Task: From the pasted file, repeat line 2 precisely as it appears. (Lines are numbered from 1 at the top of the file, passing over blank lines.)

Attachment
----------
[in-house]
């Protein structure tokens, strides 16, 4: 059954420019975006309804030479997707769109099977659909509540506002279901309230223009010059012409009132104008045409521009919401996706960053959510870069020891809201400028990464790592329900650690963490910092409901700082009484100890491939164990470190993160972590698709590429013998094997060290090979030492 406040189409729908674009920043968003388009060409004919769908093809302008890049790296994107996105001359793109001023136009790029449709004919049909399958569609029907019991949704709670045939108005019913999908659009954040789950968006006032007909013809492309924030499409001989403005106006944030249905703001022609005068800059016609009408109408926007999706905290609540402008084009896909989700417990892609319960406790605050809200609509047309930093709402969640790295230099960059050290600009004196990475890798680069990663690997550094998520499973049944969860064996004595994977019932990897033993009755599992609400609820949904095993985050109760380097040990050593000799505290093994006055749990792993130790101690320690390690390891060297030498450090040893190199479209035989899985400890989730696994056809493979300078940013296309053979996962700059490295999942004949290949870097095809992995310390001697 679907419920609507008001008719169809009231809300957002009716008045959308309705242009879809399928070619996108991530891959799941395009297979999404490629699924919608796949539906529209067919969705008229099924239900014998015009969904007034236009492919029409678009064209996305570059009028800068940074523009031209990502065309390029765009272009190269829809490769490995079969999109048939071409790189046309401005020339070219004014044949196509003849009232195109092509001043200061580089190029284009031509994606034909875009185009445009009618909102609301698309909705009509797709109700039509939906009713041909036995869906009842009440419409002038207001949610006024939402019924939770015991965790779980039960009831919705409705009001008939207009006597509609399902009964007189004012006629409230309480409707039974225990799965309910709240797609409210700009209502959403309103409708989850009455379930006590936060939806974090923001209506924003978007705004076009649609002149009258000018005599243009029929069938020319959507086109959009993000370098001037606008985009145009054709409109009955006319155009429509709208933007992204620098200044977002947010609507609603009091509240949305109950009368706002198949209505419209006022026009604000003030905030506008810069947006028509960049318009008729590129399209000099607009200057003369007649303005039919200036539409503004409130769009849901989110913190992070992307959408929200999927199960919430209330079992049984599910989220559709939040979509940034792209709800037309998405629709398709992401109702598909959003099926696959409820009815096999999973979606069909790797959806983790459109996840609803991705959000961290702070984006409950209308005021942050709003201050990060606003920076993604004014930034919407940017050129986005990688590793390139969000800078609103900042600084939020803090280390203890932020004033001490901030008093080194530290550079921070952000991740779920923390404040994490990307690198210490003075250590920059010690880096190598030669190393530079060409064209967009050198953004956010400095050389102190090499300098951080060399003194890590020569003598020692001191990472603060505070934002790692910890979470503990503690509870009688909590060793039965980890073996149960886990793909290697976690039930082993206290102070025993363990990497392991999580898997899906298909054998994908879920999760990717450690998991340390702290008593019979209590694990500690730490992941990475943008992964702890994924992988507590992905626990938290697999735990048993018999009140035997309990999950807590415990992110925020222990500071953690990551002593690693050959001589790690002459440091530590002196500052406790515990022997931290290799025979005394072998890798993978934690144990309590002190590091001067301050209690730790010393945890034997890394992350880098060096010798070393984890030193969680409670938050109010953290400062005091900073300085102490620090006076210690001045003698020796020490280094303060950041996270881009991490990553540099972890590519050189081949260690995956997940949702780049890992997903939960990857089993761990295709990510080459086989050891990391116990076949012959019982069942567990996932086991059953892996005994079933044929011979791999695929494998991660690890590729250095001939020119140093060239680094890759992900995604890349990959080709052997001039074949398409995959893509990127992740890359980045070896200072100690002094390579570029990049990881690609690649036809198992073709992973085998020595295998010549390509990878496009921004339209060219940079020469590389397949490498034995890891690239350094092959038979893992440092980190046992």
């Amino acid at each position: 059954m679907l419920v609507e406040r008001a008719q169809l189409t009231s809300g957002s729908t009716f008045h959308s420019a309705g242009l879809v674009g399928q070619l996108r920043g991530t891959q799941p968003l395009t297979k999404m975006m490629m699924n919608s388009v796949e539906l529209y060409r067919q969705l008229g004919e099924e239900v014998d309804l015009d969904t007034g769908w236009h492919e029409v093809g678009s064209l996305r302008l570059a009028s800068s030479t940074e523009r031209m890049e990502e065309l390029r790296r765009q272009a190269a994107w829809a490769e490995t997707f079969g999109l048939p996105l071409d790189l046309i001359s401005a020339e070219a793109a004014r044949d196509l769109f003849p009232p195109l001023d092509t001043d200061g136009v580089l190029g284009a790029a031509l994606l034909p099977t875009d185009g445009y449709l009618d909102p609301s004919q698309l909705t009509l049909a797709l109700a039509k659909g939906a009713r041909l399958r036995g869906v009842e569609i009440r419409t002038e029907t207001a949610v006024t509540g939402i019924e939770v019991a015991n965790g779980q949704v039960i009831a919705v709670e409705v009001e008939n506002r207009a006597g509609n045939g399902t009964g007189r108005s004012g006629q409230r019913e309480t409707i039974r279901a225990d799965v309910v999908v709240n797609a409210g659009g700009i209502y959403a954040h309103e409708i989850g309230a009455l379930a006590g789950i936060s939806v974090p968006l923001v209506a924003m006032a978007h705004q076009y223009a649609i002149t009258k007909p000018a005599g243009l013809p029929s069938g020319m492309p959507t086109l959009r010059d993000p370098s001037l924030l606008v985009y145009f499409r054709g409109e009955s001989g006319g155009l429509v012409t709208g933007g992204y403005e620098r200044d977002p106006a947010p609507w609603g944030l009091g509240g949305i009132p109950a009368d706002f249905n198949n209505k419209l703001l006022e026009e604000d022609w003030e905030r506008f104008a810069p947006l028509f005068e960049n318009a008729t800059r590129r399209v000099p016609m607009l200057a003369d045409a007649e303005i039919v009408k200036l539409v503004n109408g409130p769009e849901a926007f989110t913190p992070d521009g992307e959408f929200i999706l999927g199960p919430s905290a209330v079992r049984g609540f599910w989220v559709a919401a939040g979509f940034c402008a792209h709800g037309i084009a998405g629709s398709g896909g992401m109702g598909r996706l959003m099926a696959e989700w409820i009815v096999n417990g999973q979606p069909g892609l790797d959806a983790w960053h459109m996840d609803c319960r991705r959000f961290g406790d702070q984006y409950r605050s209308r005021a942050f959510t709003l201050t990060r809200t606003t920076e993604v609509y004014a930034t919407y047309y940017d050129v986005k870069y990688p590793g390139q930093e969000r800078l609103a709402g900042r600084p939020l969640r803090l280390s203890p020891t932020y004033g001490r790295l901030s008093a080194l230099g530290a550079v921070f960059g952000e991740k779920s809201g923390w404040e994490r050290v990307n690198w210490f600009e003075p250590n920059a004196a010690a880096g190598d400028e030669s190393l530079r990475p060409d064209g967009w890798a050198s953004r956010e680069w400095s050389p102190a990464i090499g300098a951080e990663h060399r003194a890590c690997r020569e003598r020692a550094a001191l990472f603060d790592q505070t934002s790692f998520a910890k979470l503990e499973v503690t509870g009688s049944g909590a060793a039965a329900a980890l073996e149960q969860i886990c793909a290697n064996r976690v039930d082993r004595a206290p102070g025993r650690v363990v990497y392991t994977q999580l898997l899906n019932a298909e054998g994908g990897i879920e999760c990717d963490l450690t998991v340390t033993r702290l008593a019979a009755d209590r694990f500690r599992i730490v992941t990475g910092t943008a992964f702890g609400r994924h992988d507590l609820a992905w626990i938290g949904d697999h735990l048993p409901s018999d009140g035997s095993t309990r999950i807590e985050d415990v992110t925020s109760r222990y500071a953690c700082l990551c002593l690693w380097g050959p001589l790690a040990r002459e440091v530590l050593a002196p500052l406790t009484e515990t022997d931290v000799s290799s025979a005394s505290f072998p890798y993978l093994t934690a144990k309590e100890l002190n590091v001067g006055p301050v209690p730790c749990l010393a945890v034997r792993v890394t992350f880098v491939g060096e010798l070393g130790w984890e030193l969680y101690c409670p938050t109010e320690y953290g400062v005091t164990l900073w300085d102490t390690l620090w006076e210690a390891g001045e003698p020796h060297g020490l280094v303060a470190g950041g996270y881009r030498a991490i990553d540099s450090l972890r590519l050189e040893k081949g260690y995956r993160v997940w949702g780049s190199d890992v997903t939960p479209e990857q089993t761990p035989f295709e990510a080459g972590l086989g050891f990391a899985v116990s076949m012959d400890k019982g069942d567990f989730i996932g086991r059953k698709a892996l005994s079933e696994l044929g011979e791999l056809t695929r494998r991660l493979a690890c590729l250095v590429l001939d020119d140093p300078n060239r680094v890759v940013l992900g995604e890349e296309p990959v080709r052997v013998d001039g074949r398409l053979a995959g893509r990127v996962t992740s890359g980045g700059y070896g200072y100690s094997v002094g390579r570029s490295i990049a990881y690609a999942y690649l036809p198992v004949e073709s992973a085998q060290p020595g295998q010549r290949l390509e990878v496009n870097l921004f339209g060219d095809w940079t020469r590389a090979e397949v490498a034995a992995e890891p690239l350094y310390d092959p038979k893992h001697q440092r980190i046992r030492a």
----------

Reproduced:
């Protein structure tokens, strides 16, 4: 059954420019975006309804030479997707769109099977659909509540506002279901309230223009010059012409009132104008045409521009919401996706960053959510870069020891809201400028990464790592329900650690963490910092409901700082009484100890491939164990470190993160972590698709590429013998094997060290090979030492 406040189409729908674009920043968003388009060409004919769908093809302008890049790296994107996105001359793109001023136009790029449709004919049909399958569609029907019991949704709670045939108005019913999908659009954040789950968006006032007909013809492309924030499409001989403005106006944030249905703001022609005068800059016609009408109408926007999706905290609540402008084009896909989700417990892609319960406790605050809200609509047309930093709402969640790295230099960059050290600009004196990475890798680069990663690997550094998520499973049944969860064996004595994977019932990897033993009755599992609400609820949904095993985050109760380097040990050593000799505290093994006055749990792993130790101690320690390690390891060297030498450090040893190199479209035989899985400890989730696994056809493979300078940013296309053979996962700059490295999942004949290949870097095809992995310390001697 679907419920609507008001008719169809009231809300957002009716008045959308309705242009879809399928070619996108991530891959799941395009297979999404490629699924919608796949539906529209067919969705008229099924239900014998015009969904007034236009492919029409678009064209996305570059009028800068940074523009031209990502065309390029765009272009190269829809490769490995079969999109048939071409790189046309401005020339070219004014044949196509003849009232195109092509001043200061580089190029284009031509994606034909875009185009445009009618909102609301698309909705009509797709109700039509939906009713041909036995869906009842009440419409002038207001949610006024939402019924939770015991965790779980039960009831919705409705009001008939207009006597509609399902009964007189004012006629409230309480409707039974225990799965309910709240797609409210700009209502959403309103409708989850009455379930006590936060939806974090923001209506924003978007705004076009649609002149009258000018005599243009029929069938020319959507086109959009993000370098001037606008985009145009054709409109009955006319155009429509709208933007992204620098200044977002947010609507609603009091509240949305109950009368706002198949209505419209006022026009604000003030905030506008810069947006028509960049318009008729590129399209000099607009200057003369007649303005039919200036539409503004409130769009849901989110913190992070992307959408929200999927199960919430209330079992049984599910989220559709939040979509940034792209709800037309998405629709398709992401109702598909959003099926696959409820009815096999999973979606069909790797959806983790459109996840609803991705959000961290702070984006409950209308005021942050709003201050990060606003920076993604004014930034919407940017050129986005990688590793390139969000800078609103900042600084939020803090280390203890932020004033001490901030008093080194530290550079921070952000991740779920923390404040994490990307690198210490003075250590920059010690880096190598030669190393530079060409064209967009050198953004956010400095050389102190090499300098951080060399003194890590020569003598020692001191990472603060505070934002790692910890979470503990503690509870009688909590060793039965980890073996149960886990793909290697976690039930082993206290102070025993363990990497392991999580898997899906298909054998994908879920999760990717450690998991340390702290008593019979209590694990500690730490992941990475943008992964702890994924992988507590992905626990938290697999735990048993018999009140035997309990999950807590415990992110925020222990500071953690990551002593690693050959001589790690002459440091530590002196500052406790515990022997931290290799025979005394072998890798993978934690144990309590002190590091001067301050209690730790010393945890034997890394992350880098060096010798070393984890030193969680409670938050109010953290400062005091900073300085102490620090006076210690001045003698020796020490280094303060950041996270881009991490990553540099972890590519050189081949260690995956997940949702780049890992997903939960990857089993761990295709990510080459086989050891990391116990076949012959019982069942567990996932086991059953892996005994079933044929011979791999695929494998991660690890590729250095001939020119140093060239680094890759992900995604890349990959080709052997001039074949398409995959893509990127992740890359980045070896200072100690002094390579570029990049990881690609690649036809198992073709992973085998020595295998010549390509990878496009921004339209060219940079020469590389397949490498034995890891690239350094092959038979893992440092980190046992």